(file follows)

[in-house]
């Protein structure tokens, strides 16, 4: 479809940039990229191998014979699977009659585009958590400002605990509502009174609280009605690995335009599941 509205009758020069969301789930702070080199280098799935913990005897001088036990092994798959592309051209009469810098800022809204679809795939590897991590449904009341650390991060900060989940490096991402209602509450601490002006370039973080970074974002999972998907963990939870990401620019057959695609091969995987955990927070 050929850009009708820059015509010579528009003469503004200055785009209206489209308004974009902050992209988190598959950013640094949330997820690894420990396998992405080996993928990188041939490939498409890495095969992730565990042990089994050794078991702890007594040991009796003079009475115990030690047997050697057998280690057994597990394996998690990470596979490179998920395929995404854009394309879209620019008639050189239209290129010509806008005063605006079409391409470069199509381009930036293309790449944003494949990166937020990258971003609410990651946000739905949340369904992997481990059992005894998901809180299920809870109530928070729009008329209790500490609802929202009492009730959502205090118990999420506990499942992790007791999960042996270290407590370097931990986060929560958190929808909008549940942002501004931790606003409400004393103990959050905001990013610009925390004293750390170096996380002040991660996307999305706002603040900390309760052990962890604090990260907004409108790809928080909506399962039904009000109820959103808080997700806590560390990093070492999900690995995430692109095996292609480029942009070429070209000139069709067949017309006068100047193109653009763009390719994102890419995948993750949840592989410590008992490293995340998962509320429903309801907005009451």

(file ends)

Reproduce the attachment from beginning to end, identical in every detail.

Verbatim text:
[in-house]
């Protein structure tokens, strides 16, 4: 479809940039990229191998014979699977009659585009958590400002605990509502009174609280009605690995335009599941 509205009758020069969301789930702070080199280098799935913990005897001088036990092994798959592309051209009469810098800022809204679809795939590897991590449904009341650390991060900060989940490096991402209602509450601490002006370039973080970074974002999972998907963990939870990401620019057959695609091969995987955990927070 050929850009009708820059015509010579528009003469503004200055785009209206489209308004974009902050992209988190598959950013640094949330997820690894420990396998992405080996993928990188041939490939498409890495095969992730565990042990089994050794078991702890007594040991009796003079009475115990030690047997050697057998280690057994597990394996998690990470596979490179998920395929995404854009394309879209620019008639050189239209290129010509806008005063605006079409391409470069199509381009930036293309790449944003494949990166937020990258971003609410990651946000739905949340369904992997481990059992005894998901809180299920809870109530928070729009008329209790500490609802929202009492009730959502205090118990999420506990499942992790007791999960042996270290407590370097931990986060929560958190929808909008549940942002501004931790606003409400004393103990959050905001990013610009925390004293750390170096996380002040991660996307999305706002603040900390309760052990962890604090990260907004409108790809928080909506399962039904009000109820959103808080997700806590560390990093070492999900690995995430692109095996292609480029942009070429070209000139069709067949017309006068100047193109653009763009390719994102890419995948993750949840592989410590008992490293995340998962509320429903309801907005009451």